So begins Part Twelve, the final chapter.

With Sonic and Mega incapacitated and their comrades all locked in combat, there are no obstacles to prevent Eggman and Wily from triggering the Genesis Wave a second time, now powered by all seven Chaos Emeralds. If successful, they can completely rewrite history and ascend to godhood — if they don’t backstab one another first.

The scales tip in our heroes’ favor when the original eight Light Robot Masters — Time Man and Oil Man included — finally join the fray. As they put the pressure on the time-cloned army, Light, Proto Man, and Knuckles head up to the Wily Egg to free Sonic and Mega and to offer additional support. Eggman and Wily draw more power from the Emeralds to supercharge the Egg-Wily Machine X, nearly ensuring their victory.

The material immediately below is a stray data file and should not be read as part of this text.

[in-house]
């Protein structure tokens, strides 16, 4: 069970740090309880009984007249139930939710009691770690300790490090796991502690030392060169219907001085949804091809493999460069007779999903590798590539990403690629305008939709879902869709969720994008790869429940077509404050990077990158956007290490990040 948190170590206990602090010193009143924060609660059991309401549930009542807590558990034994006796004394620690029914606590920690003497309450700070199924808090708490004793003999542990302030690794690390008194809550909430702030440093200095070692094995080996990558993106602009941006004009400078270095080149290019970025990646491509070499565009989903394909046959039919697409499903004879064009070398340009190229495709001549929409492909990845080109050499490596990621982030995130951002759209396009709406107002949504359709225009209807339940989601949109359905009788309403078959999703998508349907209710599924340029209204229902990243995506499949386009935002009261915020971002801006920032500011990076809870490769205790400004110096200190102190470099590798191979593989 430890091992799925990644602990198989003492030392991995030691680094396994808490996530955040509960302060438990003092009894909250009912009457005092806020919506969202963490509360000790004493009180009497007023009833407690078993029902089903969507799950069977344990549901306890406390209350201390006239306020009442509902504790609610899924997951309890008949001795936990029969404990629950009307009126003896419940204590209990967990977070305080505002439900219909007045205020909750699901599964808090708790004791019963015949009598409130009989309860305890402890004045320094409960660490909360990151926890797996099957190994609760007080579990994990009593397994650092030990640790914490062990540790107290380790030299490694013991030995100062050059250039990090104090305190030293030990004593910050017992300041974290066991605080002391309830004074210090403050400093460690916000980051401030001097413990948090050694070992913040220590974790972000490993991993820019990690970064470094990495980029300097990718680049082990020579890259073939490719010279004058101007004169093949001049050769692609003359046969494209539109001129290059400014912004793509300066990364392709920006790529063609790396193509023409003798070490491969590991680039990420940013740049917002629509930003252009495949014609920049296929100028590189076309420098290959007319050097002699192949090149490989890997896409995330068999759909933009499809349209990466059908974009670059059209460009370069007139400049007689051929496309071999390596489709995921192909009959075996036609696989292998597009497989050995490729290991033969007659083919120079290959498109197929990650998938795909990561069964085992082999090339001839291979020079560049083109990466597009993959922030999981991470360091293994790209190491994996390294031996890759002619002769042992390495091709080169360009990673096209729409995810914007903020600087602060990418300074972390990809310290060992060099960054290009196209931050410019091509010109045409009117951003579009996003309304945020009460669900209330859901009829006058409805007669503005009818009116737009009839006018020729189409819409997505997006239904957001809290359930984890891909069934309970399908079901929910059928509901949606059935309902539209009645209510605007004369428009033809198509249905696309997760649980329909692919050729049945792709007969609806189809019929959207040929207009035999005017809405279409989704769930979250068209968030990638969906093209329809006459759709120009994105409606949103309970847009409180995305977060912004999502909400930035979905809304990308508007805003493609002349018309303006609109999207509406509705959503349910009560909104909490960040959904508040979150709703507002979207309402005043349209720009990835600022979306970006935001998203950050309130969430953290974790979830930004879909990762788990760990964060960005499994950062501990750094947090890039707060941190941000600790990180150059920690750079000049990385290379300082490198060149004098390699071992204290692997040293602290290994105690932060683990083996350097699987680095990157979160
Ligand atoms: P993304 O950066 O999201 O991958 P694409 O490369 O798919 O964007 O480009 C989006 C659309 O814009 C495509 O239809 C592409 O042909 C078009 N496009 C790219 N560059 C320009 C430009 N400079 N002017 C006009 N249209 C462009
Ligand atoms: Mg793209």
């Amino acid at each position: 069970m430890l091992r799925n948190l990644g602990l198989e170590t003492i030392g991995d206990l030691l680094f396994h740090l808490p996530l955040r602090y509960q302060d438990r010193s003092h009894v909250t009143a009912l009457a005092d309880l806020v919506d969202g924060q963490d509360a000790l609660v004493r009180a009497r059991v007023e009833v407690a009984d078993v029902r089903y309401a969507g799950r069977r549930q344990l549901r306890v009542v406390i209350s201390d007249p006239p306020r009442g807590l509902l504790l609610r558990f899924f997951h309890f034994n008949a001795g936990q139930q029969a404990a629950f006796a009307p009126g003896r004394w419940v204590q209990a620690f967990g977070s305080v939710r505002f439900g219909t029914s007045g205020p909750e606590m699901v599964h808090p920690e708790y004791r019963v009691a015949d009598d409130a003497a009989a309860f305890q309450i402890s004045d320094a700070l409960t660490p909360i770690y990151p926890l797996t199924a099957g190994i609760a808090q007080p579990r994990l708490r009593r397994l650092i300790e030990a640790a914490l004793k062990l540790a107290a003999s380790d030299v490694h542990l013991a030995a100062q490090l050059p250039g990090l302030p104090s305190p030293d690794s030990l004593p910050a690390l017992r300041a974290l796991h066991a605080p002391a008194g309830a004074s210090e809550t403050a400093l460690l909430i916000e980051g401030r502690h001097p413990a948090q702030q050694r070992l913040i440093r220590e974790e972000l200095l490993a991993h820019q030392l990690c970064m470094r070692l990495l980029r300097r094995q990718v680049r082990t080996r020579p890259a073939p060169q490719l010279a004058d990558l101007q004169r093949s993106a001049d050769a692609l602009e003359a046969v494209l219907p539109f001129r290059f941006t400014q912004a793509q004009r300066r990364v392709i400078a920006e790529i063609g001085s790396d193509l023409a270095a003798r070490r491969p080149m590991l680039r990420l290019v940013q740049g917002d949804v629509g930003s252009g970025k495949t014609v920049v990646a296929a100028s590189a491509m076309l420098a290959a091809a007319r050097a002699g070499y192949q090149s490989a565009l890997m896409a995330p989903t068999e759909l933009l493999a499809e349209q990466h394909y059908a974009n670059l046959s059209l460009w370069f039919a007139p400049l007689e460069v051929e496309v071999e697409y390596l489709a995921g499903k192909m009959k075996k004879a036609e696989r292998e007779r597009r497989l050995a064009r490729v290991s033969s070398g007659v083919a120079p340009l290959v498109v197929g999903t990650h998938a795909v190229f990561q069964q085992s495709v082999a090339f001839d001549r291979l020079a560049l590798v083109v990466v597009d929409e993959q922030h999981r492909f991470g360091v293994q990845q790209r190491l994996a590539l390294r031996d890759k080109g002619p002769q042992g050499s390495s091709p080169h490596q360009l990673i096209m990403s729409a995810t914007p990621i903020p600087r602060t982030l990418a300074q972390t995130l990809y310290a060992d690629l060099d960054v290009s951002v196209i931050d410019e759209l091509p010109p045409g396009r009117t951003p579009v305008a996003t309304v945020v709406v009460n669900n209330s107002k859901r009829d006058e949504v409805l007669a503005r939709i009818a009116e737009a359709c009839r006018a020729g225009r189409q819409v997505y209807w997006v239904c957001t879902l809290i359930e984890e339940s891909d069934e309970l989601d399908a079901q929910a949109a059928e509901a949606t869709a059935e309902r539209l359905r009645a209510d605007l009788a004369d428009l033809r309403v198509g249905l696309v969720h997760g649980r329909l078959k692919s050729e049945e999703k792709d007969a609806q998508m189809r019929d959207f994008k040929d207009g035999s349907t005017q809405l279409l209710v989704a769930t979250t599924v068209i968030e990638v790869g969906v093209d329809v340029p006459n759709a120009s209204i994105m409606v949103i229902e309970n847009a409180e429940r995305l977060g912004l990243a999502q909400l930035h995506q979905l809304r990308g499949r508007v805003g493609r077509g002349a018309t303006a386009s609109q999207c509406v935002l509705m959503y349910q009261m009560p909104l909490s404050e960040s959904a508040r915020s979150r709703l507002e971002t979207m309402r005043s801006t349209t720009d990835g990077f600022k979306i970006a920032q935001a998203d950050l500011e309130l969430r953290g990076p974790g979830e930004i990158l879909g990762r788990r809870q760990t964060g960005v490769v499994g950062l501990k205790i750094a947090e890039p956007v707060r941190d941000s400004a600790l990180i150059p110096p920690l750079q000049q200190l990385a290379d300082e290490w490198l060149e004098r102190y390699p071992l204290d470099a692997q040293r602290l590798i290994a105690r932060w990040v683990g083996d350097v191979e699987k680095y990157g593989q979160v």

Then Super Sonic and Super Mega Man save the multiverse.

I cannot adequately express my sadness upon reaching that final page. I said it before, but “Worlds Collide” was a dream come true, a meeting of my two favorite childhood videogame heroes. And even though it’s over, I know I’ll be going back to re-read it many times, most likely once the graphic novel compilations release.

The final chapters kept the pressure on without a moment of respite. From the Robot Master grand battle to the storming of the Wily Egg, every page was filled with enough action to make a grown man weep. Besides that, there were so many clever little details, like Rouge the Bat excitedly trying to yank the giant diamond off Jewel Man’s head, or the Chao Met hybrids hanging about the Egg-Wily Machine X construction chamber.